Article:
Looking Good: College Women and Body Image, 1875-1930 (Gender Relations in the American Experience)

Looking Good: College Women and Body Image, 1875-1930 (Gender Relations in the American Experience)

by Margaret A. Lowe
     
 

Toward the end of the nineteenth century, as young women began entering college in greater numbers than ever before, physicians and social critics charged that campus life posed grave hazards to the female constitution and women's reproductive health. "A girl could study and learn," Dr. Edward Clarke warned in his widely read 1873 book Sex in Education, "but

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Overview

Toward the end of the nineteenth century, as young women began entering college in greater numbers than ever before, physicians and social critics charged that campus life posed grave hazards to the female constitution and women's reproductive health. "A girl could study and learn," Dr. Edward Clarke warned in his widely read 1873 book Sex in Education, "but she could not do all this and retain uninjured health, and a future secure from neuralgia, uterine disease, hysteria, and other derangements of the nervous system." For half a century, ideas such as Dr. Clarke's framed the debate over a woman's place in higher education almost exclusively in terms of her body and her health.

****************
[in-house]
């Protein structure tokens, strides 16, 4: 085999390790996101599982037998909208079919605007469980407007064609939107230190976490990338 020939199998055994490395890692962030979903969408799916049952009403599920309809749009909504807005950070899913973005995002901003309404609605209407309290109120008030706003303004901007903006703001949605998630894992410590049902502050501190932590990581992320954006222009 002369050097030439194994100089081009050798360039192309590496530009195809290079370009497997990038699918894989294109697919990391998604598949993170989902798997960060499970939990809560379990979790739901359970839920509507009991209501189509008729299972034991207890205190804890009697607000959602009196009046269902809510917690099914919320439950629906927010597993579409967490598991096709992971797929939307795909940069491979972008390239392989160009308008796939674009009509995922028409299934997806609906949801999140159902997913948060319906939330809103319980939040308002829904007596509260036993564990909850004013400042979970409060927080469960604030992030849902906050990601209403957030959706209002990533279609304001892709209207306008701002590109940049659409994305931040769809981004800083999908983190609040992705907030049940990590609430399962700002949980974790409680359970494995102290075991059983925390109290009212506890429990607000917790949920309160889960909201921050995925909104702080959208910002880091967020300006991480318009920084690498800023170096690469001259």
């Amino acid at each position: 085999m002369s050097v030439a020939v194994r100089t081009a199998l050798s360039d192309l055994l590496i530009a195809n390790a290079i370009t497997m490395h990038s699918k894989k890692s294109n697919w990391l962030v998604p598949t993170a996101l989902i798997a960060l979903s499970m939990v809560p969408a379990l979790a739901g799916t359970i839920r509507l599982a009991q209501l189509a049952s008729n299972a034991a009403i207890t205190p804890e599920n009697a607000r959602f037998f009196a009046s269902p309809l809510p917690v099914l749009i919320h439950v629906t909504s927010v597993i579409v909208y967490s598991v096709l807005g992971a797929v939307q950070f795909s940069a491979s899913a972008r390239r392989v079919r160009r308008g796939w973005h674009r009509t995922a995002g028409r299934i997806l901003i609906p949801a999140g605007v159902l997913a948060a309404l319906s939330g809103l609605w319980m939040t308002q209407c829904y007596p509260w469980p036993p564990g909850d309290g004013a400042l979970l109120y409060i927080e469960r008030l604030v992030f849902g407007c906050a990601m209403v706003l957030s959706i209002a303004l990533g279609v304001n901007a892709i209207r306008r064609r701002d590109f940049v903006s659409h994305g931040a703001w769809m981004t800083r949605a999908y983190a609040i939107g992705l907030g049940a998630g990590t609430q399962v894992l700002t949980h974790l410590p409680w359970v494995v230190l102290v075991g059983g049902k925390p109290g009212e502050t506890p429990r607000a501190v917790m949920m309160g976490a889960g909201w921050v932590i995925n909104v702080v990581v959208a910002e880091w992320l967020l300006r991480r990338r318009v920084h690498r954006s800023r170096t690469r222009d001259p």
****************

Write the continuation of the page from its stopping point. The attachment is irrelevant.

For historian Margaret A. Lowe, this obsession offers one of the clearest expressions of the social and cultural meanings given to the female body between 1875 and 1930. At the same time, the "college girl" was a novelty that tested new ideas about feminine beauty, sexuality, and athleticism. In Looking Good, Lowe examines the ways in which college women at three quite different institutions—Cornell University, Smith College, and Spelman College—regarded their own bodies in this period. Contrasting white and black students, single-sex and coeducational schools, secular and religious environments, and Northern and Southern attitudes, Lowe draws on student diaries, letters, and publications; institutional records; and accounts in the popular press to examine the process by which new, twentieth-century ideals of the female body took hold in America.

Johns Hopkins University Press

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Product Details

ISBN-13:
9780801872099
Publisher:
Johns Hopkins University Press
Publication date:
06/15/2003
Series:
Gender Relations in the American Experience Series
Pages:
212
Product dimensions:
6.00(w) x 9.00(h) x 0.84(d)
Age Range:
18 Years

Table of Contents

Contents:Acknowledgments IntroductionONE

Ideals and Expectations:

Race, Health, and Femininity
TWO

Fit for Academia:

Gaining Pounds, Vigor, and Virtue
THREE

Body, Spirit, and Race:

Embodying Respect
FOUR

The College Look:

Campus Fashions
FIVE

Modern Sexuality:

New Women, Coeds, and Flappers
SIX

The New Shape of Science:

Diets and Dieting on Campus
ConclusionNotes

Essay on Sources

Index

Johns Hopkins University Press

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